West Coast Ports

West Coast Ports

Productivity is the name of the game for West Coast ports leading up to the expansion of the Panama Canal in 2015. Unlike many of the ports on the East and Gulf coasts that are deepening their harbors and enlarging their marine terminals to prepare for the mega-ships that will begin transiting the canal in 2015, the major West Coast gateways already have 50-foot harbors and terminals of 100 to more than 400 acres in size.

In order to prevent an erosion of market share to East Coast ports, the Seattle-Tacoma, Oakland and Los Angeles-Long Beach gateways must improve their efficiency in unloading vessels, moving containers through the yards and expediting the departure of containers by truck and intermodal rail.

The 25 to 26 container moves per crane per hour that mark West Coast port operations must be increased to at least 30 moves per hour. Terminal operators are exploring options for automating yard, gate and on-dock rail operations. The busiest terminals will invest in costly equipment such as dual-hoist cranes, automated guided vehicles and automated stacking cranes. The ports of Los Angeles and Long Beach, which together handle about 40 percent of U.S. imports from Asia, will spend more than $7 billion in the coming decade on larger, more efficient terminals and improved connectivity to rail and highway networks.

Offering a transit time advantage of a week to 10 days to the U.S. interior, and the potential for reducing per-slot vessel costs by hundreds of dollars with the arrival of vessels having a capacity of 13,000-TEU capacity, West Coast ports want to beat the canal by even further expanding their 70 percent market share of U.S. imports from Asia.

 

Special Coverage

The 12,500-TEU MSC Fabiola broke records when it first called at California ports in 2012.
West Coast ports will spend the coming year in much the same way they spent the past year: preparing for big ships operated by big carrier alliances.

News & Analysis

29 Aug 2014
Despite the lack of a new West Coast labor contract two months after the expiration of the last agreement, the threat of work stoppages to peak-season merchandise is rapidly receding, according to a retail industry consultant.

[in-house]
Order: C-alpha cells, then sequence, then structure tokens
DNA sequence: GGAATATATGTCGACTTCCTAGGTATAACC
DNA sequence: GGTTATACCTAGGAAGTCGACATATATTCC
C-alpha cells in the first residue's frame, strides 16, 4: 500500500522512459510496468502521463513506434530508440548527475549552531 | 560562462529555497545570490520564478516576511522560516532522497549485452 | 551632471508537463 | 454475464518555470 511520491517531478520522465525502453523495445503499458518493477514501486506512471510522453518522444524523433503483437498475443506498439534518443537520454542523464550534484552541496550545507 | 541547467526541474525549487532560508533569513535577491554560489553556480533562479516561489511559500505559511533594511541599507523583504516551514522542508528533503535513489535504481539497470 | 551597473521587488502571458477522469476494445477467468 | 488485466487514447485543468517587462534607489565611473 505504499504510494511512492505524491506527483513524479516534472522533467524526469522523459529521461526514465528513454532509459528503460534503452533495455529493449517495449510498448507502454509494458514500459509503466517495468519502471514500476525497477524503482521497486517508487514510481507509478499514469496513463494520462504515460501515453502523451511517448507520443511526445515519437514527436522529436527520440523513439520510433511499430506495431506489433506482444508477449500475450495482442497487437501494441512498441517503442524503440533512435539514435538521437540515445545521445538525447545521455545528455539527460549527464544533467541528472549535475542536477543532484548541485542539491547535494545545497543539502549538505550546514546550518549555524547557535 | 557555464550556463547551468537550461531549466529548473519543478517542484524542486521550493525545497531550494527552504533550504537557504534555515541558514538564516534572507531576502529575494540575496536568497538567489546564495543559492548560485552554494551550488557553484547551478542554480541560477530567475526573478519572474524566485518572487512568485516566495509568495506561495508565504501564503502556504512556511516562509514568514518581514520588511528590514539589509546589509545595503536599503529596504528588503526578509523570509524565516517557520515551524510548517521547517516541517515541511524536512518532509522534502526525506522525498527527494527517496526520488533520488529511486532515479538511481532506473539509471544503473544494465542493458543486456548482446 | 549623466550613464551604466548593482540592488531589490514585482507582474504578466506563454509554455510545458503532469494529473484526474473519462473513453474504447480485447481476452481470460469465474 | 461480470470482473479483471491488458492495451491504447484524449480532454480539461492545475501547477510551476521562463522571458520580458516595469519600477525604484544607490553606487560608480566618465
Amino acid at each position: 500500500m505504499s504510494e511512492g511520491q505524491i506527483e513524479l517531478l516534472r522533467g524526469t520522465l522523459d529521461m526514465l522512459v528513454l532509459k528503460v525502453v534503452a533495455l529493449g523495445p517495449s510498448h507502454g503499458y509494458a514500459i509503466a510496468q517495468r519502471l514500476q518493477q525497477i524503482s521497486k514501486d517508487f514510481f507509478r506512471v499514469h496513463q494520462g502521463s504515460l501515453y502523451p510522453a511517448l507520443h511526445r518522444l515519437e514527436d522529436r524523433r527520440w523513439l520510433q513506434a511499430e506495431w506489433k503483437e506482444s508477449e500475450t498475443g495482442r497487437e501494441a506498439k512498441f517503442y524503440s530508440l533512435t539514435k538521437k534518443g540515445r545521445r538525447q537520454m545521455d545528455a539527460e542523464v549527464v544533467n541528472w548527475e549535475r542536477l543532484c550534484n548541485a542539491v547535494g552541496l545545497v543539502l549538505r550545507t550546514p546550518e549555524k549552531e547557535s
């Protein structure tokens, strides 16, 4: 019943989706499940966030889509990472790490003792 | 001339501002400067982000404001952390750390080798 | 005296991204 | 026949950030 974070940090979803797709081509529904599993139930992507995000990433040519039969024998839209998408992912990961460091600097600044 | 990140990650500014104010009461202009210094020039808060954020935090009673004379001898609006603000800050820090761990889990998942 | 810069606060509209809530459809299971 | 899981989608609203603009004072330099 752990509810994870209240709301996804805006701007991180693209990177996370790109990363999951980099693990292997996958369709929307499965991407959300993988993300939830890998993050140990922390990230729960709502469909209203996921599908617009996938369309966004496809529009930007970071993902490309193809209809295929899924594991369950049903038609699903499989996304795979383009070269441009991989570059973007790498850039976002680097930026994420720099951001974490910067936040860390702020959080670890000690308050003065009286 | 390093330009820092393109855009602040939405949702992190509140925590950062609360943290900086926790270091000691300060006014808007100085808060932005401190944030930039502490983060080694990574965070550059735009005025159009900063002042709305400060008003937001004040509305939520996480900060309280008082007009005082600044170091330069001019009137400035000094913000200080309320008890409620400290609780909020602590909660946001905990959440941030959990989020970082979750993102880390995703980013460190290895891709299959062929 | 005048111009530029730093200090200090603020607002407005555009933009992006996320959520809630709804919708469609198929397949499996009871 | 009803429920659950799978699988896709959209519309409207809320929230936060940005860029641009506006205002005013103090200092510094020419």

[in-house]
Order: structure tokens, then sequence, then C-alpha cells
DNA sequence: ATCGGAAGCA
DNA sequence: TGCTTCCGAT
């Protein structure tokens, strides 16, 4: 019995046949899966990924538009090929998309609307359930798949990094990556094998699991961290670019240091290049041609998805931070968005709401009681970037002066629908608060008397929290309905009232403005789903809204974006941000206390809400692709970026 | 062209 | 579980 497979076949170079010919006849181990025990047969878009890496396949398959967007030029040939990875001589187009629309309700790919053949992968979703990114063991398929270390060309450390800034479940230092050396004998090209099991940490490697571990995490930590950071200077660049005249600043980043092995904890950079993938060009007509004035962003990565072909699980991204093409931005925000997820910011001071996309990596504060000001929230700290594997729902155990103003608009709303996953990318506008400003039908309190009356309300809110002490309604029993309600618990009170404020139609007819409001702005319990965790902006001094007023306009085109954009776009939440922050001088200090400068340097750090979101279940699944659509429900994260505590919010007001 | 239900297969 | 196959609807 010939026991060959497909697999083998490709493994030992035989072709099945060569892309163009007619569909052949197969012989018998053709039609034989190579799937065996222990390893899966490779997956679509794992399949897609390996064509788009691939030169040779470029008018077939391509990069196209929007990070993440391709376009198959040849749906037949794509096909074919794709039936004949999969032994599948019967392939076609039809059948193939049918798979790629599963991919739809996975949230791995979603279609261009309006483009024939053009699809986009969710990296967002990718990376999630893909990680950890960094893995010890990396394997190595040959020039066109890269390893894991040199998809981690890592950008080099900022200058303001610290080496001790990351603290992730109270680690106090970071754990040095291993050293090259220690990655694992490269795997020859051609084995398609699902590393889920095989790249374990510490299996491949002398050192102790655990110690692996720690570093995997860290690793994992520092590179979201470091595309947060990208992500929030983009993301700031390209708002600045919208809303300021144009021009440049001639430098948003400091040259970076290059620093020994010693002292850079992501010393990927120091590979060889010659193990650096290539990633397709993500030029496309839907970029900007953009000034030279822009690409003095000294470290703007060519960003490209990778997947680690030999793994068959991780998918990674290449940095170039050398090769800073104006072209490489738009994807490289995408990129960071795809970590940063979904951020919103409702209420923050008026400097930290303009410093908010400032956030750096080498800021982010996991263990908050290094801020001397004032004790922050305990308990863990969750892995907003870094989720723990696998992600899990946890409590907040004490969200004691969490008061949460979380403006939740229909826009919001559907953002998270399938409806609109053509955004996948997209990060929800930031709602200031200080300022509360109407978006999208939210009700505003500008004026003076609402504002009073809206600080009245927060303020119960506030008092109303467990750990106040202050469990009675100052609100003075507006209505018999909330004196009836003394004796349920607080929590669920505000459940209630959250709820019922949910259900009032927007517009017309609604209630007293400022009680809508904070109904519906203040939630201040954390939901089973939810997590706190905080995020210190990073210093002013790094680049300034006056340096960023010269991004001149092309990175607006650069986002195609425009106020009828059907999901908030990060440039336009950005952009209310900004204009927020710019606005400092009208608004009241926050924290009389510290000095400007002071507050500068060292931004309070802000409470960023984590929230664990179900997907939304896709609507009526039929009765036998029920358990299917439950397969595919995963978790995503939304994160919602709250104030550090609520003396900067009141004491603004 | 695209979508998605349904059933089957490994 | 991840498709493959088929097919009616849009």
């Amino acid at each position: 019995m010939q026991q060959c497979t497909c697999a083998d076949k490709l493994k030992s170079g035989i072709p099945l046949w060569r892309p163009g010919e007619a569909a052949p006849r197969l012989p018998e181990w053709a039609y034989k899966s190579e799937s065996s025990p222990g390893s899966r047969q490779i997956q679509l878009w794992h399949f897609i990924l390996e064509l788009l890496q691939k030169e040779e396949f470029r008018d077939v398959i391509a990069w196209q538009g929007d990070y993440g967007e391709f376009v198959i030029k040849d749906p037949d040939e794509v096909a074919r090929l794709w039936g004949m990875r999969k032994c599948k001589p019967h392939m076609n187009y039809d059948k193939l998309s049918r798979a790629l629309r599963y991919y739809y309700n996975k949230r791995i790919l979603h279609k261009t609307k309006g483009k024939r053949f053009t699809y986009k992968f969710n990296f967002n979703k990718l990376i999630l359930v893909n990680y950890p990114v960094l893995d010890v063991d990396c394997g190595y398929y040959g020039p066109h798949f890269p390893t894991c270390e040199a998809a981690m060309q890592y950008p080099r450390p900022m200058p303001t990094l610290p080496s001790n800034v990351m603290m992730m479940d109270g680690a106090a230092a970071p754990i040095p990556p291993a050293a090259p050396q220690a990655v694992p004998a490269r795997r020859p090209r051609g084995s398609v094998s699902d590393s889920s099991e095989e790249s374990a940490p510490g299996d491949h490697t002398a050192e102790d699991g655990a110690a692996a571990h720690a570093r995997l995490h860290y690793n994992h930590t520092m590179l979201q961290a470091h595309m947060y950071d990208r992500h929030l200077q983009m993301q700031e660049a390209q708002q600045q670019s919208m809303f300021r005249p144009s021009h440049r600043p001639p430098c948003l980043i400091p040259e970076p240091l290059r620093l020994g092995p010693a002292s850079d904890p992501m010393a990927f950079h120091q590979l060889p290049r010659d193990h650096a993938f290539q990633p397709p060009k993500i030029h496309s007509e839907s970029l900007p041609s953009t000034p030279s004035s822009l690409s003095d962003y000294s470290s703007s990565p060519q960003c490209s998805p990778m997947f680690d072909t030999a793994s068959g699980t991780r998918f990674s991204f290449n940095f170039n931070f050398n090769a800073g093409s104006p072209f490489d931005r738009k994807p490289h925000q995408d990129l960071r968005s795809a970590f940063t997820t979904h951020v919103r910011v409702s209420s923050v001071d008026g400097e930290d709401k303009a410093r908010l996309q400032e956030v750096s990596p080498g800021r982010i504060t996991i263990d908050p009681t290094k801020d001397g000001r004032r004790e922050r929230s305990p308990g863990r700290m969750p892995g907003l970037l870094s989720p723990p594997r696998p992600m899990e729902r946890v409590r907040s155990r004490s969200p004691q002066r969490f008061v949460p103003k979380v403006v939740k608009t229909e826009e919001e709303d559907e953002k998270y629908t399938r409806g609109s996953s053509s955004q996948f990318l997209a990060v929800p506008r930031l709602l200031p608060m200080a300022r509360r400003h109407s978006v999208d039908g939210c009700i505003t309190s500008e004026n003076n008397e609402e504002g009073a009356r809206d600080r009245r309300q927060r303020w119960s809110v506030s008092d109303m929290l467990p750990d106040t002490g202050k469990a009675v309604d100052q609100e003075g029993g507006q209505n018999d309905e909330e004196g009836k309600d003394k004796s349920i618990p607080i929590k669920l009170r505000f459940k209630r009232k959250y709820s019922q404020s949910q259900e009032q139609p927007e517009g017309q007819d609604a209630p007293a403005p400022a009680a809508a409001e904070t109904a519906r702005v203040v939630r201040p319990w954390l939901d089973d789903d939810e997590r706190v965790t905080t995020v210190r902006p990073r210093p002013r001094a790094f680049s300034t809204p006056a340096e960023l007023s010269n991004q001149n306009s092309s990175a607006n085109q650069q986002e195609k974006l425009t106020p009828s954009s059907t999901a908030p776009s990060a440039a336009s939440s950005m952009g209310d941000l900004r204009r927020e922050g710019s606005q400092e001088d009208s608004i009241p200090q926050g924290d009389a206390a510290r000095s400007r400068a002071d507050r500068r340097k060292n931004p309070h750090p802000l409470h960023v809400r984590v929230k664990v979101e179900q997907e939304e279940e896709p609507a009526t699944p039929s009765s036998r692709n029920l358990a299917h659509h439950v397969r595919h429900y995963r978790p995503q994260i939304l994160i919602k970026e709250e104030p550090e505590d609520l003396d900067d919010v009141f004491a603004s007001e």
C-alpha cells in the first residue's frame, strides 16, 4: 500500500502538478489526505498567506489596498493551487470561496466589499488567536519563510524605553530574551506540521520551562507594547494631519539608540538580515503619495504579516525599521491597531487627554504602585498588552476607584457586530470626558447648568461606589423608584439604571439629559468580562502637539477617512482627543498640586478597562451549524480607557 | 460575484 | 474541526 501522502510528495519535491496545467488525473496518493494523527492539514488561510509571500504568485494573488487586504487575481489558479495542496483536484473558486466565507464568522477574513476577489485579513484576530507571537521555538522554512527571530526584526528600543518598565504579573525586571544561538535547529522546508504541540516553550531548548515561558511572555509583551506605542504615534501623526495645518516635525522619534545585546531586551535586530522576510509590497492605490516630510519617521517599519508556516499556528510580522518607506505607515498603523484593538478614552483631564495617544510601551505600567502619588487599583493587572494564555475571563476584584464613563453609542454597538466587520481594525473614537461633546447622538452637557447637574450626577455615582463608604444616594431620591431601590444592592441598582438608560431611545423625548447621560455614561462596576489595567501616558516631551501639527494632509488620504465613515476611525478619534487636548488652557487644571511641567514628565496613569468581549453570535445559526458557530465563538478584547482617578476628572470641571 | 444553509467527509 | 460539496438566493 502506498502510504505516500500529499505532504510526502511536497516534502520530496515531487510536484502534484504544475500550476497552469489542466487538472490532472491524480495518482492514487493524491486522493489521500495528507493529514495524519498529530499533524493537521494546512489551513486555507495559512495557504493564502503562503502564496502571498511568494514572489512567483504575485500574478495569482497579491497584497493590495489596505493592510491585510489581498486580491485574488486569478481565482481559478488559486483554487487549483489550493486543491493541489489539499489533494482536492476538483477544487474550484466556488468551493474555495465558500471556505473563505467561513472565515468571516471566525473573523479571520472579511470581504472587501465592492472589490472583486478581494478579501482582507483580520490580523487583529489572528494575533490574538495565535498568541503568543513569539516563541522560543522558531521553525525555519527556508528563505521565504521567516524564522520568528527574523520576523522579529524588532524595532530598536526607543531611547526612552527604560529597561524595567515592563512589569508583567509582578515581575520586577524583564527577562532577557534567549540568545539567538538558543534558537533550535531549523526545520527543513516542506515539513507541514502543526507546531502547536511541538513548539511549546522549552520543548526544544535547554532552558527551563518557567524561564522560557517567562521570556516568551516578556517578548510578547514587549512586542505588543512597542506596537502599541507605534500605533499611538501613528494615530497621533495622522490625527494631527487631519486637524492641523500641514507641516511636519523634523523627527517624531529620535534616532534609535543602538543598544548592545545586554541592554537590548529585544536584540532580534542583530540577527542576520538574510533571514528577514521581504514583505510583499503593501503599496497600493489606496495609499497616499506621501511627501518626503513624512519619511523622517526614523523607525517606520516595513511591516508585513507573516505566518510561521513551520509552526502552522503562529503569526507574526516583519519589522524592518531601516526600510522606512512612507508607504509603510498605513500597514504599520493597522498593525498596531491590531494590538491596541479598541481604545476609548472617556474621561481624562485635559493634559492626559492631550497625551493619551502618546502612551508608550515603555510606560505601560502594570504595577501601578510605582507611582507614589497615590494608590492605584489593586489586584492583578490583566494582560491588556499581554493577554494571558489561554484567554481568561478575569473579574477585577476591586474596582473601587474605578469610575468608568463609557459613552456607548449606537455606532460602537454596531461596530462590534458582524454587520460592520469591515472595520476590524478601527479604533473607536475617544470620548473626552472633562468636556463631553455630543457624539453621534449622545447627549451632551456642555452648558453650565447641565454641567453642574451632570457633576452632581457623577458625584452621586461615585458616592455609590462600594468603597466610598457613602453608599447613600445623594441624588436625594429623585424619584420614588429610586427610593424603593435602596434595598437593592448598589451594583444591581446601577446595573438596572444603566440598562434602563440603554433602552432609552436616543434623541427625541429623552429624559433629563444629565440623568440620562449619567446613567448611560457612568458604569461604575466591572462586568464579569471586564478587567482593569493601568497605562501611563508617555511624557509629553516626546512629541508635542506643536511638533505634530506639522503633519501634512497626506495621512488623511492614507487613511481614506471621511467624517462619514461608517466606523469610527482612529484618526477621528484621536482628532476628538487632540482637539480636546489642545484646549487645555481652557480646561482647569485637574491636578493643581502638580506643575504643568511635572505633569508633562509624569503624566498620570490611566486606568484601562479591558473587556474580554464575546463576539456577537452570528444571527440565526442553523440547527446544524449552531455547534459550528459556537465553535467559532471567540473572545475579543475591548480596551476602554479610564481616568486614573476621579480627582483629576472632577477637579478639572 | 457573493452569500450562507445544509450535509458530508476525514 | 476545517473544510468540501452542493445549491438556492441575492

Long Beach, California
31 Oct 2013
The Port of Long Beach will find out soon enough if its search for a new executive director will attract potential candidates worthy of what should be one of the most prestigious jobs in the industry or if the port’s toxic political environment will discourage top talent from even applying.
31 Oct 2013
The Port of Long Beach will work with industry stakeholders, including shipping lines, terminal operators and cargo interests, as it spends $4.5 billion to build the most productive port in the nation, Harbor Commission President Thomas Fields said on Oct. 30.
26 Oct 2013
The executive director of the Port of Oakland issued an invitation, and a warning, to dissident harbor truckers to join other stakeholders in working toward a solution to labor issues and congestion problems that have plagued the Northern California gateway for four months.
MSC Beatrice at the Port of Long Beach
25 Oct 2013
The ports of Los Angeles and Long Beach together this year will spend more than $1 billion for deeper channels, taller cranes, terminal automation, intermodal connectors and environmental enhancements, and most of the record spend is being driven by bigger ships.
Elliott Bay terminals, Port of Seattle. Photo: Don Wilson.
24 Oct 2013
Terminal operators at the Port of Seattle filed a request with the Federal Maritime Commission to form a discussion agreement that would allow the terminals to jointly discuss operations, facilities, services and other matters in an effort to increase efficiency at the port.

Commentary

Seattle port commissioners were thinking “out of the box” in picking the first CEO from the private sector in a half-century.

Video

Don Krusel, Prince Rupert Port Authority president/CEO, speaks about competitiveness, labor relations and plans for expansion.
Dr. Noel Hacegaba, deputy executive director, Port of Long Beach, discusses port productivity and the impact of mega-ships, the role of infrastructure investment, and the need to emphasize system improvements to increase efficiency.
Acting Long Beach Port Director Al Moro talks about the ambitious projects to prepare the port for the big new container ships that are calling there. POLB and private investors are providing billions of dollars to build new rail lines and a huge automated container terminal, as well as to replace the Gerald Desmond Bridge, which is too low for the new ships.